“We need to tell stories” is a common refrain today in the field of nonprofit and even commercial communications. But as I’ve listened to the conversation in board rooms to team meetings, one of my primary observations is that the word “story,” along with what subjects lend themselves to it and who can tell it, is widely misunderstood.
In my career as a storyteller, my mission has been to help people and organizations discover the power of stories in their own context. IBP has experimented with this a bit over the years but decided to make storytelling a priority in its global strategy for the organization in late 2018. Thanks to support from the Hewlett Foundation, IBP also had the resources to embark on a journey with staff and partners, seeking to better communicate the human impact of our work.
The end of chapter one of this journey resulted in a new storytelling platform. And since we’re a learning organization with a mission to promote peer exchange, we want to share some lessons learned.
A good place to start is to dispel the widely held myths around what a story is, is not, and what does and does not make one effective:
Myth: A story is pretty much any shareable content that highlights a challenge and/or success. And that’s if the speaker can define the term at all. There are three defining characteristics of a story, as used in this context:
- It is people- or person-focused. At the heart of a story is one or more specific persons—not an organization or program, although the characters are typically chosen to reflect a broader community or context. Readers don’t resonate with the abstract or collective. While complementary statistics make the point that your character is not unique, it is a one-on-one connection that triggers an emotional response.
- It follows a narrative “arc,”which means it has a beginning, middle and end. The unconscious mind looks for signposts along the way, which is why so many early fables began “Once upon a time” (a signal that shifts the brain into active listening mode). However, “beginning” and “end” are more flexible than commonly understood. More on that
- In the context of nonprofits, stories should implicitly answer the most foundational questions we face, from the highest officer of the land to a village elder: “So what?” and “Who cares?”
Myth: Stories are nice to have but are also sort of a gimmick. Actually, research using magnetic resonance imaging shows that when exposed to character-driven stories, more sectors of the brain “light up” (in other words, become engaged) than other types of more academic content. That makes them more memorable.
Myth: Stories are told when success is achieved and, in our work, that often requires years. There are many ways to define success. Sure, the ultimate achievement is a policy change, release of public money for a priority service, etc. But along the way, there are the small victories: the smallholder farmers who had never before attempted to express their views to county officials who now speak at a public hearing, or manual scavengers that can now understand and talk to government officials about their country’s budget. These are all significant. When other milestones come, the story can be refreshed. One other point: Yes, our work often is “two steps forward, one step back.” Make that part of the story! Donors and other supporters need to understand that there will be losses and lessons learned along the way. Any advocacy work is inherently messy and we can’t afford to lose funders and participants when one attempt fails.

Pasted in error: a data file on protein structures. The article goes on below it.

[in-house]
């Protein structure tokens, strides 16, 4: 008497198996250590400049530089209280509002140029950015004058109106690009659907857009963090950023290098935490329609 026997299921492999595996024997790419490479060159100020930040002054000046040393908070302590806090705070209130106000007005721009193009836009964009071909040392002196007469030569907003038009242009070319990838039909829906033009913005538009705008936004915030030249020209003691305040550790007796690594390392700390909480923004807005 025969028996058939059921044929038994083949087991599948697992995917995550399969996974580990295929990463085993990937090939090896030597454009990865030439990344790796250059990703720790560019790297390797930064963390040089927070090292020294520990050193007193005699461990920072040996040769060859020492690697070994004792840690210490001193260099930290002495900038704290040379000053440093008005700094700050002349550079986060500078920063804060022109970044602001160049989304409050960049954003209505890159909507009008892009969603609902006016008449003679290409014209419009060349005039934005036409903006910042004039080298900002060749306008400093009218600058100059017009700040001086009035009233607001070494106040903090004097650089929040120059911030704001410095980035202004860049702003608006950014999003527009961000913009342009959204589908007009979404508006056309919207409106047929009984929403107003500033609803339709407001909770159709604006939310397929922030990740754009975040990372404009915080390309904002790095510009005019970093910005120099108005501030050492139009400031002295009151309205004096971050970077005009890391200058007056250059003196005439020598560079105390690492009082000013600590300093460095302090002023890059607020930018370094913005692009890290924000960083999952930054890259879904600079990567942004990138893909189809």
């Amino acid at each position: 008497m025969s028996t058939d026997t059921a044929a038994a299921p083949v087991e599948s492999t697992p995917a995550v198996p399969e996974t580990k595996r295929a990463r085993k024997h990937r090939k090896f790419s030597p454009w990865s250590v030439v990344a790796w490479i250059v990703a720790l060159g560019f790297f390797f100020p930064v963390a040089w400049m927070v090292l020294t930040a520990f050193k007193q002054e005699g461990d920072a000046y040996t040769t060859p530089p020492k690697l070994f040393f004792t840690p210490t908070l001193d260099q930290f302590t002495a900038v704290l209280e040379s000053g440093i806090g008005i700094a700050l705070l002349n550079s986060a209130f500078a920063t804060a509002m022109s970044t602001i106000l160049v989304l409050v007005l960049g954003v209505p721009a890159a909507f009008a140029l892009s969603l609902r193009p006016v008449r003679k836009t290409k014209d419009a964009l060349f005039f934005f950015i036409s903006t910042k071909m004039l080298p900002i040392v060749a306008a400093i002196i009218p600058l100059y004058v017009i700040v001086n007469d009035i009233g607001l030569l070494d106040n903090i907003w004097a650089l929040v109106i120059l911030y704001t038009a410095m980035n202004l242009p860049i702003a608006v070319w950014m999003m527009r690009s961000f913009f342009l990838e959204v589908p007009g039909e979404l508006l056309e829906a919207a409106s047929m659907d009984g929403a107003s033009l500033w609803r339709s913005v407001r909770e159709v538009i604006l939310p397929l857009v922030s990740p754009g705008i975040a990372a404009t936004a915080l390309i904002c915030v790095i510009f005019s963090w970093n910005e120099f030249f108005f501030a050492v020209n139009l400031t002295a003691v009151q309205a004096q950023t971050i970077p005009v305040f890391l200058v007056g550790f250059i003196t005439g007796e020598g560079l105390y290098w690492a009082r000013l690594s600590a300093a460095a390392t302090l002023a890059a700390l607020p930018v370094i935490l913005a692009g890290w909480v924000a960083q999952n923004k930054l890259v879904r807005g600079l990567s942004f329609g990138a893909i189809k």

Myth: Some work just doesn’t lend itself to human stories. I heard this a lot when I first joined IBP. After all, we focus on a) budgets, not exactly the “sexiest” topic (at least, that is the popular thinking) and b) we aren’t always directly involved in ultimate outcomes. I will answer the first part of the myth with this quote from Philip Gerard, writing in a guide for journalists: “A budget is an expression of philosophy and ideas: Battle tanks or famine relief? Affordable housing or a new sports stadium? A special-education teacher or another administrator? You just have to practice teasing out its inherent drama.” Isn’t that what we are ultimately all about—helping others see the drama and thus the importance in government budgets? . As for b, connecting the global work of IBP to ultimate benefits at the community level is merely a matter of “following the trail”—and, in fact, we must be able to do that. If we cannot, then the very point of our existence is questionable.
Myth: Collecting and sharing individual stories is exploitative and can too easily slip into ‘poverty porn.’ Storytelling done the wrong way can be, yes. But it doesn’t have to be. Problems caused by poor service delivery, like sewage-filled streets and polluted water, are real and need to be highlighted, but we can avoid “poverty porn” by focusing on root causes and telling the stories of our subjects through an asset-based lens. We can highlight their personal agency and strengths. Likewise, individuals chosen as story subjects should always give consent that is fully informed about the intended use and offered the opportunity to approve the final content.
These myths are based on legitimate concerns and deserve organization-wide discussion, particularly since staff at all levels should be enlisted to be on the watch for story material. In addition to the issues listed above, it’s important to consider why you want to share a particular story and to whom. The answers to those questions will determine the points to emphasize.
We’d like to know how we did in following our own guidelines for effective storytelling. Check out the new IBP story portal and leave your comments!